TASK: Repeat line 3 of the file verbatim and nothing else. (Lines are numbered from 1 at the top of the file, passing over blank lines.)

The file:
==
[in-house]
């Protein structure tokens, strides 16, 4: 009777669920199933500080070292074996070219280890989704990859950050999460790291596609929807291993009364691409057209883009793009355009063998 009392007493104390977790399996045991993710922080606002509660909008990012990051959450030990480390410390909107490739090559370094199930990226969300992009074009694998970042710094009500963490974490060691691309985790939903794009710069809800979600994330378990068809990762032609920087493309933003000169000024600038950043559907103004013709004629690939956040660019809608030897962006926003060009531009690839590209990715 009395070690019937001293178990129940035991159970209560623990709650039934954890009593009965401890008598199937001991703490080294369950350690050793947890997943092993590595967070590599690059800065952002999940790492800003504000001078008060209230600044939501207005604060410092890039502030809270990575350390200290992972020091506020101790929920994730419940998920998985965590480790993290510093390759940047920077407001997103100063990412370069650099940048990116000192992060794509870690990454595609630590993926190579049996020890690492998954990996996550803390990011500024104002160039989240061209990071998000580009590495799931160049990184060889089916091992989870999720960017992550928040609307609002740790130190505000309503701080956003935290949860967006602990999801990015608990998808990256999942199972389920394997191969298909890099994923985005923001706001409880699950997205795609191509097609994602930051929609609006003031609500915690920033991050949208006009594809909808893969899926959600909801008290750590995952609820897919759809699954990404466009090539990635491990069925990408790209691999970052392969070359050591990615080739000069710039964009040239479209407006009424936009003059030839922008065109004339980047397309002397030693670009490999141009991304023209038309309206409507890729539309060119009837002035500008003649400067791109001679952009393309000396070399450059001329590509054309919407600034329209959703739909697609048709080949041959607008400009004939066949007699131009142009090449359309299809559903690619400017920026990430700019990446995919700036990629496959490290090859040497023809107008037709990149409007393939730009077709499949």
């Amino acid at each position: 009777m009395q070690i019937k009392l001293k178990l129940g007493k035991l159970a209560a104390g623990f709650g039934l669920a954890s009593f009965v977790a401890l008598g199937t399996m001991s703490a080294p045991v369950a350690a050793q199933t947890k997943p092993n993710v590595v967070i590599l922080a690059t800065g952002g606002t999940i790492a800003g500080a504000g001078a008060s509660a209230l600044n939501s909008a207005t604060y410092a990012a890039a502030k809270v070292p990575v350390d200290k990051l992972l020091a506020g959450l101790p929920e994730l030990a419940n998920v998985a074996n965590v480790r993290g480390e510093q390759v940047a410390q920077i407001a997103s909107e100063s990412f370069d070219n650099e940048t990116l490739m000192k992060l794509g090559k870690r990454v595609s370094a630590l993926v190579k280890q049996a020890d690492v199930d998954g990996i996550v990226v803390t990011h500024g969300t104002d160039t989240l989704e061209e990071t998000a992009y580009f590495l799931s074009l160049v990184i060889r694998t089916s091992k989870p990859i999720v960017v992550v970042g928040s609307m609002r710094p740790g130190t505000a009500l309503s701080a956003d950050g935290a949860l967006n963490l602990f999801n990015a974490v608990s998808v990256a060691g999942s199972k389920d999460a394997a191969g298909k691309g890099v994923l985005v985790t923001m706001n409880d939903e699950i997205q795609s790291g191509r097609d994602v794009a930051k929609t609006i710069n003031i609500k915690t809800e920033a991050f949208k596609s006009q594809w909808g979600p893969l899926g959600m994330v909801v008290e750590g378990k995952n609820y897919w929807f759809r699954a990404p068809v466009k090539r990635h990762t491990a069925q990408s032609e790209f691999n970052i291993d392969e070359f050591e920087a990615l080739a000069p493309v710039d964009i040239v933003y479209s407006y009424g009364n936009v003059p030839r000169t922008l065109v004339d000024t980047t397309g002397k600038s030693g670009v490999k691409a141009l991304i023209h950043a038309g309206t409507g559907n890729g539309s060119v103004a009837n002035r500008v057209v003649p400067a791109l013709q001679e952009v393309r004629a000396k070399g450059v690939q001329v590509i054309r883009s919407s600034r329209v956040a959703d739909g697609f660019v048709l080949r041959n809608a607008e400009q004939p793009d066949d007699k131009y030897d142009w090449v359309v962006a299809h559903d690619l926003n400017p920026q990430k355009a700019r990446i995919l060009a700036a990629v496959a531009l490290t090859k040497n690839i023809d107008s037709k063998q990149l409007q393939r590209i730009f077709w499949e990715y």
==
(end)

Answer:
């Amino acid at each position: 009777m009395q070690i019937k009392l001293k178990l129940g007493k035991l159970a209560a104390g623990f709650g039934l669920a954890s009593f009965v977790a401890l008598g199937t399996m001991s703490a080294p045991v369950a350690a050793q199933t947890k997943p092993n993710v590595v967070i590599l922080a690059t800065g952002g606002t999940i790492a800003g500080a504000g001078a008060s509660a209230l600044n939501s909008a207005t604060y410092a990012a890039a502030k809270v070292p990575v350390d200290k990051l992972l020091a506020g959450l101790p929920e994730l030990a419940n998920v998985a074996n965590v480790r993290g480390e510093q390759v940047a410390q920077i407001a997103s909107e100063s990412f370069d070219n650099e940048t990116l490739m000192k992060l794509g090559k870690r990454v595609s370094a630590l993926v190579k280890q049996a020890d690492v199930d998954g990996i996550v990226v803390t990011h500024g969300t104002d160039t989240l989704e061209e990071t998000a992009y580009f590495l799931s074009l160049v990184i060889r694998t089916s091992k989870p990859i999720v960017v992550v970042g928040s609307m609002r710094p740790g130190t505000a009500l309503s701080a956003d950050g935290a949860l967006n963490l602990f999801n990015a974490v608990s998808v990256a060691g999942s199972k389920d999460a394997a191969g298909k691309g890099v994923l985005v985790t923001m706001n409880d939903e699950i997205q795609s790291g191509r097609d994602v794009a930051k929609t609006i710069n003031i609500k915690t809800e920033a991050f949208k596609s006009q594809w909808g979600p893969l899926g959600m994330v909801v008290e750590g378990k995952n609820y897919w929807f759809r699954a990404p068809v466009k090539r990635h990762t491990a069925q990408s032609e790209f691999n970052i291993d392969e070359f050591e920087a990615l080739a000069p493309v710039d964009i040239v933003y479209s407006y009424g009364n936009v003059p030839r000169t922008l065109v004339d000024t980047t397309g002397k600038s030693g670009v490999k691409a141009l991304i023209h950043a038309g309206t409507g559907n890729g539309s060119v103004a009837n002035r500008v057209v003649p400067a791109l013709q001679e952009v393309r004629a000396k070399g450059v690939q001329v590509i054309r883009s919407s600034r329209v956040a959703d739909g697609f660019v048709l080949r041959n809608a607008e400009q004939p793009d066949d007699k131009y030897d142009w090449v359309v962006a299809h559903d690619l926003n400017p920026q990430k355009a700019r990446i995919l060009a700036a990629v496959a531009l490290t090859k040497n690839i023809d107008s037709k063998q990149l409007q393939r590209i730009f077709w499949e990715y």